Productivity means everything to a team of any kind. But what does productivity actually look like and how can you boost it?
Especially in the wake of the COVID-19 pandemic, business leaders all around the world have had to give more thought to how they define their employees’ productivity as teams are forced to remote working. For many, this creates new challenges as we’re no longer able to see our colleagues face-to-face.
With this in mind, we’ve compiled a list of the five most important things to keep in mind if you want to understand and optimise your team’s output. These tips will provide a solid jumping-off point for you whether you’re home-based or working with your team in an office setting.
1. Encourage breaks and “offline” time
We all know how detrimental work stress and mental health issues are for your team’s productivity. A recent survey found that 82% of employees felt pressure to put in more hours when working from home during the lockdown, making it clear that too many employees face undue pressure either from their employers or, if communication is lacking, from themselves.
When you consider how hard it can be to “switch off” after work when your office is also the living room, a place that should be all about relaxing and spending quality time with family, it’s no wonder that many people are finding working from home stressful.
Similarly, many people feel the need to always be online and reachable when working from home so as not to come off as slacking off. However, it’s hard to get a big piece of work requiring concentration done when you’re constantly interrupted with message notifications.
That’s why it’s important for you as a team leader to underline the importance of switching off after the workday, turning off notifications when you need to and taking enough breaks.
While it might sound counter-intuitive, taking regular breaks will actually boost productivity since you’re not burning all your mental energy in one go. The Pomodoro technique where you work for 25 minutes without distractions and then take a five-minute break is a popular one, allowing you to reset yourself, stretch, get a cup of coffee and check your phone between intense bursts of productivity.
2. Delegate & give credit where it’s due
We get it – as the team leader or business owner, you see the projects your team takes on as your responsibility. However, you haven’t surrounded yourself with smart and capable employees for nothing, and you’re just one person – so don’t expect yourself to be able to do everything!
If you find yourself always tempted to “polish” work completed by your team members or assigning more tasks for yourself than is humanly possible to complete within the working day, it’s time to take a step back and trust that your employees know what they’re doing. Instead of making them doubt their own capabilities by constantly nitpicking their work, focus more on giving kudos for work well done.
By hyping up your teammates you’ll help boost their morale and productivity as well as fostering a more positive work culture.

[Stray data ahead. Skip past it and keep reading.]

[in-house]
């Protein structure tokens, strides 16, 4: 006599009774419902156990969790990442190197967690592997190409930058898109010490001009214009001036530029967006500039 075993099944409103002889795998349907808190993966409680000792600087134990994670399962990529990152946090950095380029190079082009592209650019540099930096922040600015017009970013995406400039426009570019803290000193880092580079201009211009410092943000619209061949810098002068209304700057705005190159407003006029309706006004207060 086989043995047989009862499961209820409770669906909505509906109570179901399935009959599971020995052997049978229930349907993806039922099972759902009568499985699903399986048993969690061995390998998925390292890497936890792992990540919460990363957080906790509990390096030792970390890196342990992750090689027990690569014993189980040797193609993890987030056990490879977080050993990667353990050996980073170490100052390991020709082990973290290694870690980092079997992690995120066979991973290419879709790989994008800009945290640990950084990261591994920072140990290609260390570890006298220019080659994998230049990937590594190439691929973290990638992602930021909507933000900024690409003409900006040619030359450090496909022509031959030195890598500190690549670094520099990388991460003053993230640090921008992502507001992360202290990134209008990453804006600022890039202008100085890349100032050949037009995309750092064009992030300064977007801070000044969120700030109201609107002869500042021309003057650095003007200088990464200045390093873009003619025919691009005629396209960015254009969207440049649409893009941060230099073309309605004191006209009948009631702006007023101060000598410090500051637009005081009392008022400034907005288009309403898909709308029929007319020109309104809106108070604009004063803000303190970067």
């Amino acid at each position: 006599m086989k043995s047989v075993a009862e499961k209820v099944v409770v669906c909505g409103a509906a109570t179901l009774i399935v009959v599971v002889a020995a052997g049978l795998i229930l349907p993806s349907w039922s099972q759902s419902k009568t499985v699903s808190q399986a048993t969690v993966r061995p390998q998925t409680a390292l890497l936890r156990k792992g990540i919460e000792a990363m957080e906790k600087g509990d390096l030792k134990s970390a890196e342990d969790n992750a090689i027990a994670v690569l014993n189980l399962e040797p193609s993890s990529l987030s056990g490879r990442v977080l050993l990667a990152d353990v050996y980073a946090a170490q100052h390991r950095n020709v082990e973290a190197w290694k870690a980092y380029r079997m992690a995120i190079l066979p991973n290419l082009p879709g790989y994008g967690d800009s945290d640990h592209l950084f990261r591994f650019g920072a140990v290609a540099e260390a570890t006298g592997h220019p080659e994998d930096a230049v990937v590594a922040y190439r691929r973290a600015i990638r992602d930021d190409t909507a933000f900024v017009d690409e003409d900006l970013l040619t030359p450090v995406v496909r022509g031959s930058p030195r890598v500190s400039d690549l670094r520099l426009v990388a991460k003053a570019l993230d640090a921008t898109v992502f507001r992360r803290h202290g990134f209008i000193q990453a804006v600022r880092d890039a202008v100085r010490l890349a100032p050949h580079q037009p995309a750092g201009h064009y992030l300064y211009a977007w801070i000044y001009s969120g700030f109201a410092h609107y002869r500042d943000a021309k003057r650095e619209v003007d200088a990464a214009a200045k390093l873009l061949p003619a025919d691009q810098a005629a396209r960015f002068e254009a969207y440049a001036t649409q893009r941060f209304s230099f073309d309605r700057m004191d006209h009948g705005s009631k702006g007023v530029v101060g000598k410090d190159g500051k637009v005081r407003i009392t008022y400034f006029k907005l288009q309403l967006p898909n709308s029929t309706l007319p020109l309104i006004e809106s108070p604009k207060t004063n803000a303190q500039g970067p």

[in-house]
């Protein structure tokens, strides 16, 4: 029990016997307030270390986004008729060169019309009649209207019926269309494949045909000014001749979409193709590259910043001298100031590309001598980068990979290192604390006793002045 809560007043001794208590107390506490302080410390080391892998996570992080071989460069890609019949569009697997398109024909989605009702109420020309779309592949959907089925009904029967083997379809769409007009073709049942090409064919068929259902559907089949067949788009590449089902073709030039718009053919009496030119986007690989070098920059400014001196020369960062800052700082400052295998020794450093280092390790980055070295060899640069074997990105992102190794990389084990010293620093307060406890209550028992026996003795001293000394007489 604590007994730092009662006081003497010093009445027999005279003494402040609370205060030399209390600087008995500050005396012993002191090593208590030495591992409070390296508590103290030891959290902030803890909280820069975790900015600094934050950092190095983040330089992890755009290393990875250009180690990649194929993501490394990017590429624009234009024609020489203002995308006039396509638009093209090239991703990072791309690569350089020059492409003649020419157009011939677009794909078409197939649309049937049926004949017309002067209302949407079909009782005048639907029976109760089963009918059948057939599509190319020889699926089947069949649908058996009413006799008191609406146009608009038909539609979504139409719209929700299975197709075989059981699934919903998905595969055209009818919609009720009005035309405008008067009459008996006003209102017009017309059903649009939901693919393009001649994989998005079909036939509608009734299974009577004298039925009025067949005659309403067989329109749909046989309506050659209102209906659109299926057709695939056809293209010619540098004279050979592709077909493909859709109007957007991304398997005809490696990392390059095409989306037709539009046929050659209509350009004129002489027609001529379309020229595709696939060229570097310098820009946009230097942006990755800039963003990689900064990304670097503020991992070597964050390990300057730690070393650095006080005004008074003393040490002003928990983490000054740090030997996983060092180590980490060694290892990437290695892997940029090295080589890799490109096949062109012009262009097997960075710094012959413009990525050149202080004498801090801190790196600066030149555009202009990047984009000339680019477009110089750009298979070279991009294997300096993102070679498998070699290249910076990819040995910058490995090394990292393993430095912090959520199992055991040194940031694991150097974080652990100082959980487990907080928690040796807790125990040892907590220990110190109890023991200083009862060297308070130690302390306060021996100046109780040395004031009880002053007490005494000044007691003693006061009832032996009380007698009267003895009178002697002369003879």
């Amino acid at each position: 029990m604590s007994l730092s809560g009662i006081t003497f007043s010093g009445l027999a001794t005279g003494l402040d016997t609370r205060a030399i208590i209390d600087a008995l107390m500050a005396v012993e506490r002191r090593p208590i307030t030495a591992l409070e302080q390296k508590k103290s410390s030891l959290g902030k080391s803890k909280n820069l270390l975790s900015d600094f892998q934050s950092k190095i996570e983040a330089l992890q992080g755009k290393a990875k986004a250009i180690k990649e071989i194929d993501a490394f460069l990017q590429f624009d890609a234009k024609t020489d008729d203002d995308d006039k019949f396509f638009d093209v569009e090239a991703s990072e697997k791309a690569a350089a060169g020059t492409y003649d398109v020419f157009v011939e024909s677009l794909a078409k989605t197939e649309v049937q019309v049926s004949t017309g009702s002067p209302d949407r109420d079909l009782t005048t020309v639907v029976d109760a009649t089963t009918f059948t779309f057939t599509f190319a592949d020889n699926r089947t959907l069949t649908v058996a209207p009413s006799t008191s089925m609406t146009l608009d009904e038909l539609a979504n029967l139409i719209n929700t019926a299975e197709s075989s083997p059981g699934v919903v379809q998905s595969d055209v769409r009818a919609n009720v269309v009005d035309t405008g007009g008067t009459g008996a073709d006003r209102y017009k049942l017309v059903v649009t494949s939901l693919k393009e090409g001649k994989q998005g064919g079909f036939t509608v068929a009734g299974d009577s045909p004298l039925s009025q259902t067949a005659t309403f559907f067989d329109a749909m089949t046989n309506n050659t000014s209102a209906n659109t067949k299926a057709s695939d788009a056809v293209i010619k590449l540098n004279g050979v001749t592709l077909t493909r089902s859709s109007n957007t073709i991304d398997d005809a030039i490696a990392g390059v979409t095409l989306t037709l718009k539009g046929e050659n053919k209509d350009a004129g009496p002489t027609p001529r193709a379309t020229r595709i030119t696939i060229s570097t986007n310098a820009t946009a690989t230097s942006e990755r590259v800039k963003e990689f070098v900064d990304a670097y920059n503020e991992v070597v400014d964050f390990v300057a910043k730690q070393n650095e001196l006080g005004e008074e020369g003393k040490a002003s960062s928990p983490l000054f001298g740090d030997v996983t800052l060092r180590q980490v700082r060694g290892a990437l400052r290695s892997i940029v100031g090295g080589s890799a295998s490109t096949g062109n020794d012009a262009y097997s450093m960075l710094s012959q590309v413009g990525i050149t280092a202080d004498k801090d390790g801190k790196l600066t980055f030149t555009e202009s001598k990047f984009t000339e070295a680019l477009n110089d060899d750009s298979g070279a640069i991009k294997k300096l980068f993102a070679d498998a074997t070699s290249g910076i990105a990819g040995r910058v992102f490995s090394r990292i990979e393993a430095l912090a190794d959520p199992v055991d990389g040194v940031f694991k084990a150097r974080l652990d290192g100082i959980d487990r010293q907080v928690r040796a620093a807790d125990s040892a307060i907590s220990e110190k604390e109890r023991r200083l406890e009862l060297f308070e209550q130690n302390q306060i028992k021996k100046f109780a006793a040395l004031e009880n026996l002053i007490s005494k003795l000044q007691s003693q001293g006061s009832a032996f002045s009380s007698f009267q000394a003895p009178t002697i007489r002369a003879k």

3. Reduce unnecessary meetings
Especially now that working from home is becoming the norm, many managers are tempted to host more meetings than before to make sure everyone’s staying on task. But between your morning and evening catchups, meetings for different projects plus get-togethers before to prepare and after to regroup, it’s no wonder that many employees wonder when exactly they’re supposed to be actually working on the tasks assigned to them.
Before sending out that Outlook invitation, ask yourself a few questions: is the presence of everyone on the guestlist needed for this meeting? Do you have a clear agenda for it? Do you need a full hour for this meeting? Or even: could this meeting be a simple email instead?
These questions are a good jumping-off point to determining what the most important meetings are and avoiding unnecessary disruptions to your employees’ workdays.
4. Reconsider how you view productivity
Managers have been forced to reconsider the way they think about employee productivity during the COVID-19 pandemic. While in the past, many team leaders would see the time their employees spent in front of their computers as a sign of their productivity levels, they now can’t get the visual confirmation of seeing them at their workstations since everyone’s at home.
The truth is that the amount of time someone spent at the office was never a good indication of their productivity.
In reality, what productivity actually looks like will vary from role to role, whether that’s the number of client calls handled, articles written or the number of tasks completed on your project management app.
This is where a good productivity management system comes in handy: it’ll help you set the parameters for measuring success, keep an eye on how projects are getting on and offer kudos to high-achievers and additional support to those struggling with their workload.
5. Provide your team with the right tools
The right digital tools will help your team communicate better, be clearer about everyone’s responsibilities and complete tasks faster, whether you’re working from home or the office. From cloud-based productivity suites and instant messaging apps to project management software, there’s a whole host of tools available at a low cost or even free to help you track and boost your team’s productivity.
When it comes to measuring productivity, our very own tool Phoenix Team Analytics is beyond compare. It collects and analyses productivity data, delivering you a look into how your employees use their time, what your productivity baseline should be and where your team could improve.
Phoenix Team Analytics can help you create a balanced scorecard to measure the productivity of each different department and identify high-achievers and those needing a helping hand. This way, you’ll get actionable insights into your team’s productivity and how to boost it.